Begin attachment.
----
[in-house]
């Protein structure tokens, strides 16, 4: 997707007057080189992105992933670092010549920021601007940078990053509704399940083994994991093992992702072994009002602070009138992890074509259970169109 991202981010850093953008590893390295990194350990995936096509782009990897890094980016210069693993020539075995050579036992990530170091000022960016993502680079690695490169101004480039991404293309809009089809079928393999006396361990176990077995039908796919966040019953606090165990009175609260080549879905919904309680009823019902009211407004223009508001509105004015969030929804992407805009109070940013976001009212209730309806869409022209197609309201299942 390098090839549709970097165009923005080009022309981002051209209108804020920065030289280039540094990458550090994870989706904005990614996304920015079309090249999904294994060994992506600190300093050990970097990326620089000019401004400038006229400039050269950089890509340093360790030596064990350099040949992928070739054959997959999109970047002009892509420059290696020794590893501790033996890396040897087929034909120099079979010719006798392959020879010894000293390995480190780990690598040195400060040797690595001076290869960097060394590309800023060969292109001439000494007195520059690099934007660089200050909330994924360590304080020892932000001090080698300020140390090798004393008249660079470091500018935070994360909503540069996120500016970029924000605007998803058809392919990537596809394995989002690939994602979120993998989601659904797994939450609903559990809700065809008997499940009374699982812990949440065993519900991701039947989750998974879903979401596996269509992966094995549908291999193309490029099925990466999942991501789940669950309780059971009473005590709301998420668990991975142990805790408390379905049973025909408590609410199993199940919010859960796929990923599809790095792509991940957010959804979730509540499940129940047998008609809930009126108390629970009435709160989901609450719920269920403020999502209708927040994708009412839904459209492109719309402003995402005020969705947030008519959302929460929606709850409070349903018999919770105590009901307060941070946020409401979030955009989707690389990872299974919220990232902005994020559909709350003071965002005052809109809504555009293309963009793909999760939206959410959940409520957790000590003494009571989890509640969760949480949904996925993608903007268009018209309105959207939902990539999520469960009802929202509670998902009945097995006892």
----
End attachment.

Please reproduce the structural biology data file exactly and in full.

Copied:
[in-house]
């Protein structure tokens, strides 16, 4: 997707007057080189992105992933670092010549920021601007940078990053509704399940083994994991093992992702072994009002602070009138992890074509259970169109 991202981010850093953008590893390295990194350990995936096509782009990897890094980016210069693993020539075995050579036992990530170091000022960016993502680079690695490169101004480039991404293309809009089809079928393999006396361990176990077995039908796919966040019953606090165990009175609260080549879905919904309680009823019902009211407004223009508001509105004015969030929804992407805009109070940013976001009212209730309806869409022209197609309201299942 390098090839549709970097165009923005080009022309981002051209209108804020920065030289280039540094990458550090994870989706904005990614996304920015079309090249999904294994060994992506600190300093050990970097990326620089000019401004400038006229400039050269950089890509340093360790030596064990350099040949992928070739054959997959999109970047002009892509420059290696020794590893501790033996890396040897087929034909120099079979010719006798392959020879010894000293390995480190780990690598040195400060040797690595001076290869960097060394590309800023060969292109001439000494007195520059690099934007660089200050909330994924360590304080020892932000001090080698300020140390090798004393008249660079470091500018935070994360909503540069996120500016970029924000605007998803058809392919990537596809394995989002690939994602979120993998989601659904797994939450609903559990809700065809008997499940009374699982812990949440065993519900991701039947989750998974879903979401596996269509992966094995549908291999193309490029099925990466999942991501789940669950309780059971009473005590709301998420668990991975142990805790408390379905049973025909408590609410199993199940919010859960796929990923599809790095792509991940957010959804979730509540499940129940047998008609809930009126108390629970009435709160989901609450719920269920403020999502209708927040994708009412839904459209492109719309402003995402005020969705947030008519959302929460929606709850409070349903018999919770105590009901307060941070946020409401979030955009989707690389990872299974919220990232902005994020559909709350003071965002005052809109809504555009293309963009793909999760939206959410959940409520957790000590003494009571989890509640969760949480949904996925993608903007268009018209309105959207939902990539999520469960009802929202509670998902009945097995006892």